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Pracademics

Making Negotiation Theory Implemented, Interdisciplinary, and International

Journal International Journal of Conflict Engagement and Resolution, Issue 2 2013
Authors Andrea Kupfer Schneider
AbstractAuthor's information

    Negotiation can be thought of as the tool that facilitates conflict engagement and resolution. As part of, and yet different from, conflict theory, negotiation theory has had a separate parallel development in the last 30 years. The challenges for negotiation theory in the future are similar to those found in the broader conflict theory – ensuring that negotiation theory can be implemented by practitioners; making sure that negotiation theory draws upon a multitude of disciplines; and includes theories, experiences and culture from around the world. The development of negotiation theories in law schools – where communication to resolve disputes is part of the job description – highlights the importance of pracademics and demonstrates how we need effective theories to engage in conflict.


Andrea Kupfer Schneider
Andrea Kupfer Schneider is Professor of Law and Director of the Dispute Resolution Program, Marquette University Law School. Many thanks to the faculty and students at the Conflict Management, Resolution, and Negotiation Program at Bar Ilan University where I first presented this material for their comments and helpful suggestions and to Larry Susskind for the use of the great word “Pracademic” to describe the linkage between theory and practice.
Article

The Historical Contingencies of Conflict Resolution

Journal International Journal of Conflict Engagement and Resolution, Issue 1 2013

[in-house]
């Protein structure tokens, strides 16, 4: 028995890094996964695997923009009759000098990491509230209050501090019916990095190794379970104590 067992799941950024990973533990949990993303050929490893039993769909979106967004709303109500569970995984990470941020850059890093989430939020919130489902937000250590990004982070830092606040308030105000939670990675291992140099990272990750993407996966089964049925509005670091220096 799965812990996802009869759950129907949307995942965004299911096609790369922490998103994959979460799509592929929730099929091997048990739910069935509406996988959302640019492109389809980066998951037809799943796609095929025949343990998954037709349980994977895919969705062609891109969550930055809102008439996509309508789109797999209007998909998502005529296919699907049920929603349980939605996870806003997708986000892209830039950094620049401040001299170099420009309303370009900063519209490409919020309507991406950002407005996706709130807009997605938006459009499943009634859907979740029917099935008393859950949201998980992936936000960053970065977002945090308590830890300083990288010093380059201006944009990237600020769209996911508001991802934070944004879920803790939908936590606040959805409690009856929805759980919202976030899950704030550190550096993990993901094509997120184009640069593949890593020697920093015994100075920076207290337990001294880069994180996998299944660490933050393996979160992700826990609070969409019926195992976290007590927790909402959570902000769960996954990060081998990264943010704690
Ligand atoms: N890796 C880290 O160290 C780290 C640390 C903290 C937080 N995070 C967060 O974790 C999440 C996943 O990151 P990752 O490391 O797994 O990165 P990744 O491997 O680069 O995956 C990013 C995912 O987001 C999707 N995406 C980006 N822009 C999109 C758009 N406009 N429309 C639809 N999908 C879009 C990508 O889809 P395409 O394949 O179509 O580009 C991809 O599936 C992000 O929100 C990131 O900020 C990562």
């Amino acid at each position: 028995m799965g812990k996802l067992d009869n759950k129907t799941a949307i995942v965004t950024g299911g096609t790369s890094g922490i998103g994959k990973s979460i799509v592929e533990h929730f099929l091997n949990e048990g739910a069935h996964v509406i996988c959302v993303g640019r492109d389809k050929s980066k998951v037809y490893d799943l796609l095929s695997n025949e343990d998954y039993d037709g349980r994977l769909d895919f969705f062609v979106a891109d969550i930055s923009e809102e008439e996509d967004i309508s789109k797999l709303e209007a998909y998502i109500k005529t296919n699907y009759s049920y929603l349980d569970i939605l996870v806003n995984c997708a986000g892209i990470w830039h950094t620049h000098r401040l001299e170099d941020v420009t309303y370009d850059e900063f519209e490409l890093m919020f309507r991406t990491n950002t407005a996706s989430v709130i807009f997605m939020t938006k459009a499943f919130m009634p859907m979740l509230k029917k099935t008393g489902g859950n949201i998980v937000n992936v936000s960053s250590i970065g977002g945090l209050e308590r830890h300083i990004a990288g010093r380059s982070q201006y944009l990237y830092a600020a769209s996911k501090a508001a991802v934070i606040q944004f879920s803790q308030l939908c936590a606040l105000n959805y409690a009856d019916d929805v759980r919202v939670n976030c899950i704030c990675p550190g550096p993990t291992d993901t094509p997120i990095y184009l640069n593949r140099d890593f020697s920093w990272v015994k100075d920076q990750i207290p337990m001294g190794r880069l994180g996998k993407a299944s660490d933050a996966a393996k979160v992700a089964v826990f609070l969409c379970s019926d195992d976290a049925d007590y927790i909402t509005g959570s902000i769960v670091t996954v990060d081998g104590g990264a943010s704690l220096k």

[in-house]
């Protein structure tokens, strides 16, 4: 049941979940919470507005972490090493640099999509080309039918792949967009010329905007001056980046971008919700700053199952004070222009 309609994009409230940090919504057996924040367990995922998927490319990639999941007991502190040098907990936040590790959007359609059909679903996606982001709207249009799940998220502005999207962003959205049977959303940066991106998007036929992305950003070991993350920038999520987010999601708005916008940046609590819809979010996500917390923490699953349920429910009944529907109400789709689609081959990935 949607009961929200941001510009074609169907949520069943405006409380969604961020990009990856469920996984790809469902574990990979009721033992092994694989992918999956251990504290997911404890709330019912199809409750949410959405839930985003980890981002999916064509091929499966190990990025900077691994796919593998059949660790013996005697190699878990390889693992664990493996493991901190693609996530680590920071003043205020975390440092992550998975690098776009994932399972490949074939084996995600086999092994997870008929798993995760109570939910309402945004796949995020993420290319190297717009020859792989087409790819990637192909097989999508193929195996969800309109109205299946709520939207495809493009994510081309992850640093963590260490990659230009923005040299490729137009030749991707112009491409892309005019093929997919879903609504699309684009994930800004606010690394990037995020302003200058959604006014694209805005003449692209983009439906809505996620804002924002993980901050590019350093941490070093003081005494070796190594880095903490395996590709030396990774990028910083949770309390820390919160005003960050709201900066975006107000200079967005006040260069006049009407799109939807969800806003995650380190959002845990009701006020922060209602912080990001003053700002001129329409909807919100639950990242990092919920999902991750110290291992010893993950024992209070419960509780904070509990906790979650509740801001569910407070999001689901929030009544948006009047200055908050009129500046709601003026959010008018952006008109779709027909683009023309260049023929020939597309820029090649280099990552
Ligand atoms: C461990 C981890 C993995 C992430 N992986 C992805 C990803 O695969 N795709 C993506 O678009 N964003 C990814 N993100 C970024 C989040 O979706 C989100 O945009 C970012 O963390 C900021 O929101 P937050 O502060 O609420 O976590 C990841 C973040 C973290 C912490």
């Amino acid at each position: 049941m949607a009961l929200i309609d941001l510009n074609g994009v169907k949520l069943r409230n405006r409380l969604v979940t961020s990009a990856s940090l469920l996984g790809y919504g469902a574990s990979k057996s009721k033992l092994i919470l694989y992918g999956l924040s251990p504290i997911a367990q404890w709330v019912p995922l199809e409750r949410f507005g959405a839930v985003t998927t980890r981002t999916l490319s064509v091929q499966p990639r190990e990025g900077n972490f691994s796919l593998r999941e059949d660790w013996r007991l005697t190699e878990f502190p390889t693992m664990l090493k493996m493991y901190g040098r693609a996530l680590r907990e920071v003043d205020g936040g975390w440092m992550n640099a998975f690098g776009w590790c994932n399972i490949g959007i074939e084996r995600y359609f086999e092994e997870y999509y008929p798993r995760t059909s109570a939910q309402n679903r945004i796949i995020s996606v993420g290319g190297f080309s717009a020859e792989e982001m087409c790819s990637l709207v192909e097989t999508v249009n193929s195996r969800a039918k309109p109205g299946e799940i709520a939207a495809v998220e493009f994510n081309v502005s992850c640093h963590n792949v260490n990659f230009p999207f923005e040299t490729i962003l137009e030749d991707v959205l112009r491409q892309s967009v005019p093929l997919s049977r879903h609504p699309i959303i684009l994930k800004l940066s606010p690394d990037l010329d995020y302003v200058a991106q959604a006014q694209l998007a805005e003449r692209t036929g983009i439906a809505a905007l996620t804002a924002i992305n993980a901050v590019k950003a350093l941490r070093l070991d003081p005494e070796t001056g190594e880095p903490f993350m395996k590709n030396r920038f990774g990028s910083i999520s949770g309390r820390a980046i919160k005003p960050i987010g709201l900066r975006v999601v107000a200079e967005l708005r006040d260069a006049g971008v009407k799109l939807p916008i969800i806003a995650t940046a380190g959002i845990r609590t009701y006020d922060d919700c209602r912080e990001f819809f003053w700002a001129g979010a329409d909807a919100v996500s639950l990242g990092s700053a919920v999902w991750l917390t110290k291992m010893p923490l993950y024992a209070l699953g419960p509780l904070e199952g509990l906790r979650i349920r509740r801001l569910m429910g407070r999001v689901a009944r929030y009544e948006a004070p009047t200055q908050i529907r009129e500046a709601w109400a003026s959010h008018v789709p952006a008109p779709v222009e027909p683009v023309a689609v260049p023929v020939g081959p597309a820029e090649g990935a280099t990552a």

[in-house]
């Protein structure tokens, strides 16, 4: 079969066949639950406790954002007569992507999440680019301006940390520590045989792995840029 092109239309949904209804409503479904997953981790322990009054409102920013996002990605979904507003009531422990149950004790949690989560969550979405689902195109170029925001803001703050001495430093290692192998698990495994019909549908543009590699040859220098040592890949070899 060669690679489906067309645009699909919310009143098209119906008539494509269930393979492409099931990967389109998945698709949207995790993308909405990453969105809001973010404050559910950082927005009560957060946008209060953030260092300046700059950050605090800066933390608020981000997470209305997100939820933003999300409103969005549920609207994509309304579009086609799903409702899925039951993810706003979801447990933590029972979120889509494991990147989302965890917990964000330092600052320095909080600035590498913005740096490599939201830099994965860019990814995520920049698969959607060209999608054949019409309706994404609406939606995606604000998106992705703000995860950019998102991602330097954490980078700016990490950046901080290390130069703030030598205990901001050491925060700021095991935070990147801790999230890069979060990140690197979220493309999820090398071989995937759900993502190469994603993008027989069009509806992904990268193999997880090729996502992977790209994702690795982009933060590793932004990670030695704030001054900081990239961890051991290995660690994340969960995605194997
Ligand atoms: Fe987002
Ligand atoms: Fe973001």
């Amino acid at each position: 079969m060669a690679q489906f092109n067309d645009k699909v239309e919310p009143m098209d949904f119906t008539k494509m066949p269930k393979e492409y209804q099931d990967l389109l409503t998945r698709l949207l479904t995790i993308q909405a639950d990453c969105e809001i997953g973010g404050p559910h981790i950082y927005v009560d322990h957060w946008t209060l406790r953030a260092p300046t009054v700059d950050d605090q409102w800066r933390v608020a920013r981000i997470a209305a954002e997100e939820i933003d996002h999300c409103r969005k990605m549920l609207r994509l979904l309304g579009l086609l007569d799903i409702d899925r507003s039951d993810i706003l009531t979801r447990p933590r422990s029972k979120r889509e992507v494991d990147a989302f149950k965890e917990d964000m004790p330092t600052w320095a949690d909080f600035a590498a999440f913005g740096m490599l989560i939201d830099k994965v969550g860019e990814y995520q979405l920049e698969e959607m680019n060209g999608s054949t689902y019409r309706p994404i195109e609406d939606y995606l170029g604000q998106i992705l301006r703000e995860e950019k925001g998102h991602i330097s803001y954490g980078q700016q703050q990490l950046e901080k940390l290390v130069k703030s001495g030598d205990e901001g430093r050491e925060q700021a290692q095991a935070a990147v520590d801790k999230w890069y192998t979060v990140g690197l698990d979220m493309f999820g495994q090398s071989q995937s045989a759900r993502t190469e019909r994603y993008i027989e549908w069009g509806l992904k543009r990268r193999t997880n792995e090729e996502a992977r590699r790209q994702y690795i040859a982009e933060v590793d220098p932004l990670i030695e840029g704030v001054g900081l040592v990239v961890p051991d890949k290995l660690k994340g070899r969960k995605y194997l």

Keywords History of ADR, consensus building, multi-party dispute resolution, theory development, conflict handling
Authors Carrie Menkel-Meadow
AbstractAuthor's information

    This article reviews the historical contingency of theory and practice in conflict engagement. World War II and the Cold War produced adversarial, distributive, competitive, and scarce resources conceptions of negotiation and conflict resolution, as evidenced by game theory and negotiation practice. More recent and more optimistic theory and practice has focused on party needs and interests and hopes for more party-tailored, contingent, flexible, participatory and more integrative and creative solutions for more than two disputants to a conflict. The current challenges of our present history are explored: continued conflict in both domestic and international settings, the challenge of “scaling up” conflict resolution theory and the problematics of developing universal theory in highly contextualized and diverse sets of conflict sites. The limits of “rationality” in conflict resolution is explored where feelings and ethical, religious and other values may be just as important in conflict engagement and handling.


Carrie Menkel-Meadow
Chancellor’s Professor of Law, University of California Irvine Law School and A.B. Chettle Jr. Professor of Dispute Resolution and Civil Procedure, Georgetown University Law Center.
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